As early (late?) as the Jeff Galloway 13.1 in December, I'd thought about signing up for the Hot Chocolate 15K as a warm-up for the Publix Georgia Half Marathon in March. But after I set a new PR in the Red Nose Half Marathon a few weeks ago, I decided that a few weeks of rest were in good order.
So I decided to see if the wife would be interested in a last-minute entry to the race, as she also is training to run in the Publix half marathon. It also seemed like good timing on her schedule, as her longest run was 7 miles a few weeks before. (The 15K was her longest run since running more than 8 miles with me in Battersea Park in London in December 2011 when she was five months pregnant!)
Although we thought we were going to go to the expo on Saturday, we decided to go on Friday after she got home from work since it seemed at the time possible that the roads might be messy Saturday morning.
The roads were clear and the expo was a great treat, especially when local races that require packet pick-up increasingly have shied away from expos and instead have runners pick up their bibs from specialty running stores.
Lots around the Georgia World Congress Center were charging as much as $15 (!), we parked in the Yellow/Gold deck that is in between the center's Building C and the Georgia Dome. It only cost us $3 for the time we were there.
Almost as expected, the hot chocolate expo had plenty of hot chocolate. They had chocolate-dipped marshmallows and the little guy particularly loved drinking hot chocolate. We were able to pick up some race-day items at the Big Peach booth and I was able to sign up for the Big Peach Sizzler 10K on site instead of registering online.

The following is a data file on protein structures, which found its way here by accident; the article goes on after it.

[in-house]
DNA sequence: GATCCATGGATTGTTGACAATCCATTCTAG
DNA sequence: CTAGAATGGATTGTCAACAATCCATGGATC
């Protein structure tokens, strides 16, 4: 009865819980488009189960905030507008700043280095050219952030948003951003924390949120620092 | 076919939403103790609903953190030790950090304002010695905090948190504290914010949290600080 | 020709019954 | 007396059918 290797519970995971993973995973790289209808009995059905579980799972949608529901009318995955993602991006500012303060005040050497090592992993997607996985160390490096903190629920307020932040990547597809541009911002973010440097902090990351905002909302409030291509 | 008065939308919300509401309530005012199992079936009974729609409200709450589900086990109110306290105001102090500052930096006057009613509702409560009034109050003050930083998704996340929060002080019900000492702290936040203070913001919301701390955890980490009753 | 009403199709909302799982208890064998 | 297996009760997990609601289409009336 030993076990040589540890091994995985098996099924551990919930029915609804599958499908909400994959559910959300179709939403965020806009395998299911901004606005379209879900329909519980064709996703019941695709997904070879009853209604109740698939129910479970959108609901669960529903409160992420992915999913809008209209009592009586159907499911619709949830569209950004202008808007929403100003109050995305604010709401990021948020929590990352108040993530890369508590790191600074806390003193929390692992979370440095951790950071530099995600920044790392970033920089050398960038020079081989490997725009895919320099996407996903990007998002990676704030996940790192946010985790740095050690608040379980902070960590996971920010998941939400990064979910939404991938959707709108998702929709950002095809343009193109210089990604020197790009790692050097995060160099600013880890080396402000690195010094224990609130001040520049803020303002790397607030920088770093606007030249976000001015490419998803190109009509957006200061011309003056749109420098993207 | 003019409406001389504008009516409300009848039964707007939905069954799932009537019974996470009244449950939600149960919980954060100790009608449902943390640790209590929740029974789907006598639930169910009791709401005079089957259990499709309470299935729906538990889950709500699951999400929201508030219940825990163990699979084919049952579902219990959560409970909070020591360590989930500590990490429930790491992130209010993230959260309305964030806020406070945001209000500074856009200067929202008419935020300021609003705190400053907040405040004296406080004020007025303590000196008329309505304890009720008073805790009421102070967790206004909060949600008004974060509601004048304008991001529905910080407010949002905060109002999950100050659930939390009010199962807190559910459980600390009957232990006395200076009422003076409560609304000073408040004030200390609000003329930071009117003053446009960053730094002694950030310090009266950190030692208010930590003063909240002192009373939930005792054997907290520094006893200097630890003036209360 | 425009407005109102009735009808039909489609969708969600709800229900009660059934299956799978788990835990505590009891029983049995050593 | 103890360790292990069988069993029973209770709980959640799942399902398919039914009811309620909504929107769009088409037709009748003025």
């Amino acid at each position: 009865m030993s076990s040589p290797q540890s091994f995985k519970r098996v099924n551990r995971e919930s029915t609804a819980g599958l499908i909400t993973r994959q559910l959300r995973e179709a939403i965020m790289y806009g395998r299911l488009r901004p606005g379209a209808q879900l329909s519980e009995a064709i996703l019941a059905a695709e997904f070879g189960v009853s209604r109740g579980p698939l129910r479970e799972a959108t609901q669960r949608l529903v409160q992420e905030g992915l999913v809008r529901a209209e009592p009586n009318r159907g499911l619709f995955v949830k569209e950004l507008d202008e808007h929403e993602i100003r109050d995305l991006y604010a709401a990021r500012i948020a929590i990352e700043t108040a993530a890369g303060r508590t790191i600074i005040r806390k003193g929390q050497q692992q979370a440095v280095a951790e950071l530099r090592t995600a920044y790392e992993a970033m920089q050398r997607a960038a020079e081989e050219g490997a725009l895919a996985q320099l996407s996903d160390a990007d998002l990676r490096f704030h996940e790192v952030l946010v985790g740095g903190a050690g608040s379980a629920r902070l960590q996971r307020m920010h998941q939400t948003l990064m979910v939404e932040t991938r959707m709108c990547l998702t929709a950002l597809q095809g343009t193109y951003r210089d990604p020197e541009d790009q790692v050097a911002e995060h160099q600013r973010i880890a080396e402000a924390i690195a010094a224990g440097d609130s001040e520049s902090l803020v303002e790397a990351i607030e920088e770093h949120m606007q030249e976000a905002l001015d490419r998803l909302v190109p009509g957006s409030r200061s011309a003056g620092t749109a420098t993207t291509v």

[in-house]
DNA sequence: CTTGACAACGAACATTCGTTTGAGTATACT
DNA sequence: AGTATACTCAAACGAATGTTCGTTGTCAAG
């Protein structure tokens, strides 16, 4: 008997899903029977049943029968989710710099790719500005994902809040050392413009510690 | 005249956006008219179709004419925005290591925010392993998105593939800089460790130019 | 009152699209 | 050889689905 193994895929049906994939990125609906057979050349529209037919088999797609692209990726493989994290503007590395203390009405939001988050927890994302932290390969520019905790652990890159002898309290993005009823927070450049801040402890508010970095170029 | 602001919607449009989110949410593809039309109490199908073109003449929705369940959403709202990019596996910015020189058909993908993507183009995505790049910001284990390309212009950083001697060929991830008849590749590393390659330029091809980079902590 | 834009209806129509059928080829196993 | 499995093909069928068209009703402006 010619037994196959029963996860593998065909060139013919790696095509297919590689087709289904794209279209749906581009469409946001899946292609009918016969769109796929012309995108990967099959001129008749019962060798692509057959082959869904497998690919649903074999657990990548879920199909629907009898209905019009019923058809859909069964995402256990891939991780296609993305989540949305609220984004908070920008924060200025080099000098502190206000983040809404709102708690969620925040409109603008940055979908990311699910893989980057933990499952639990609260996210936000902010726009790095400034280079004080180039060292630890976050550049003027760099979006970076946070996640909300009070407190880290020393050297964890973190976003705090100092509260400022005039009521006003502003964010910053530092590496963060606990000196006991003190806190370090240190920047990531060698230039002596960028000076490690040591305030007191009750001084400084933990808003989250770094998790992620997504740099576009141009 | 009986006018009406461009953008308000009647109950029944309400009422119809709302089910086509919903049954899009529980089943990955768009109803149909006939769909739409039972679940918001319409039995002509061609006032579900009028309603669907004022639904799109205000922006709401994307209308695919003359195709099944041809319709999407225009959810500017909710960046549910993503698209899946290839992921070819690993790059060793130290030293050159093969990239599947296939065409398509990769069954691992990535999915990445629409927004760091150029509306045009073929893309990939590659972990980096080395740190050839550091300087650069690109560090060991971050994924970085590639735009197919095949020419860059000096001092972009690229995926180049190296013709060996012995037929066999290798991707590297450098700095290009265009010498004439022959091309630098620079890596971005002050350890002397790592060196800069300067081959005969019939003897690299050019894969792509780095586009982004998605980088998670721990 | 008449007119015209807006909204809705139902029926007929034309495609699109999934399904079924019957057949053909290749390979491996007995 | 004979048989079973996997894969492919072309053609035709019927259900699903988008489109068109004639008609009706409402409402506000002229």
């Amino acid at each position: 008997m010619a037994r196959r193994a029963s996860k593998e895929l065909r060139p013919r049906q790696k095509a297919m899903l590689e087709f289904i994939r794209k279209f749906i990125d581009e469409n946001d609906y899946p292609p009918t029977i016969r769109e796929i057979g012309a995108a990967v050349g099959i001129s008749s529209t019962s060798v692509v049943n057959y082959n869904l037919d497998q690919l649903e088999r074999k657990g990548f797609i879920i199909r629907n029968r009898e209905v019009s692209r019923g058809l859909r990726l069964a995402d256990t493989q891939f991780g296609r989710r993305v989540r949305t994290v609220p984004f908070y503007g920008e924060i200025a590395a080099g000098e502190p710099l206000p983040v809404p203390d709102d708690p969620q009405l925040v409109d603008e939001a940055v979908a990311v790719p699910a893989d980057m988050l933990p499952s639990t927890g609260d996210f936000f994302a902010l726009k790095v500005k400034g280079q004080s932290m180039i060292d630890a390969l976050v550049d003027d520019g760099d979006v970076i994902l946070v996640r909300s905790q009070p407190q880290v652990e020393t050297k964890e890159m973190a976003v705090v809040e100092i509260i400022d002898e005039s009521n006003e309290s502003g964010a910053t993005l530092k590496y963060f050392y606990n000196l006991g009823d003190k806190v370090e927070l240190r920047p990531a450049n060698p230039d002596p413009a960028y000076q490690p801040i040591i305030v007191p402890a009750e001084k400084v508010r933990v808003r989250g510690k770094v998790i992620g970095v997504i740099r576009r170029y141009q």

|The little guy loved his hot chocolate!|
It was a good test of my winter gear -- I wore two long-sleeved technical T-shirts and a windbreaker and my Brooks Spartan pants. My hat came off around Mile 8 and while I wore gloves the entire time, they were two different kinds -- my index finger of my left hand was really cold wearing a fancier North Face pair while my right hand was very warm in a pair of simple cotton gloves The Weather Channel gave out at the end of the 2008 Thanksgiving Half-Marathon.
Race day worked well. I drove on Boulevard down to Atlanta Avenue and drove up Hank Aaron Drive from the south as far as I could go to avoid race day road closures and dropped off the wife. The race's text alerts worked perfectly and although my wife has only had time to run about 12 miles a week, she ran the first 5K and 10K portions of the race at an 8:20/mile pace and finished at an 8:31/mile pace!
Definitely sounded like a very well-put together race. It was nice to not be racing and I could just enjoy things like the expo without worrying about how I was going to do the next day during the race.